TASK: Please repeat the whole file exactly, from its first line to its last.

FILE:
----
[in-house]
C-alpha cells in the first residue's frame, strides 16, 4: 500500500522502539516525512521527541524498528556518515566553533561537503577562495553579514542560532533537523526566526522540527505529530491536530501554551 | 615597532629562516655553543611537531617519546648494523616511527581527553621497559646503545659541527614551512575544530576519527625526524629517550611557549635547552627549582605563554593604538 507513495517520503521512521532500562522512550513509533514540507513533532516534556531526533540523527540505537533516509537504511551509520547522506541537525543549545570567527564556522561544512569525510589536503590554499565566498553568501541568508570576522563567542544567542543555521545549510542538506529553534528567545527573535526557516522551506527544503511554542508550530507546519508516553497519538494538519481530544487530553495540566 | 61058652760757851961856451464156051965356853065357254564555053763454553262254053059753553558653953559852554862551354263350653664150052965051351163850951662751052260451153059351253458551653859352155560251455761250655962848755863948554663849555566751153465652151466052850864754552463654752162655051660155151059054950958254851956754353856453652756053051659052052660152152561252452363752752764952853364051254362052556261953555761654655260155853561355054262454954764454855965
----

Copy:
[in-house]
C-alpha cells in the first residue's frame, strides 16, 4: 500500500522502539516525512521527541524498528556518515566553533561537503577562495553579514542560532533537523526566526522540527505529530491536530501554551 | 615597532629562516655553543611537531617519546648494523616511527581527553621497559646503545659541527614551512575544530576519527625526524629517550611557549635547552627549582605563554593604538 507513495517520503521512521532500562522512550513509533514540507513533532516534556531526533540523527540505537533516509537504511551509520547522506541537525543549545570567527564556522561544512569525510589536503590554499565566498553568501541568508570576522563567542544567542543555521545549510542538506529553534528567545527573535526557516522551506527544503511554542508550530507546519508516553497519538494538519481530544487530553495540566 | 61058652760757851961856451464156051965356853065357254564555053763454553262254053059753553558653953559852554862551354263350653664150052965051351163850951662751052260451153059351253458551653859352155560251455761250655962848755863948554663849555566751153465652151466052850864754552463654752162655051660155151059054950958254851956754353856453652756053051659052052660152152561252452363752752764952853364051254362052556261953555761654655260155853561355054262454954764454855965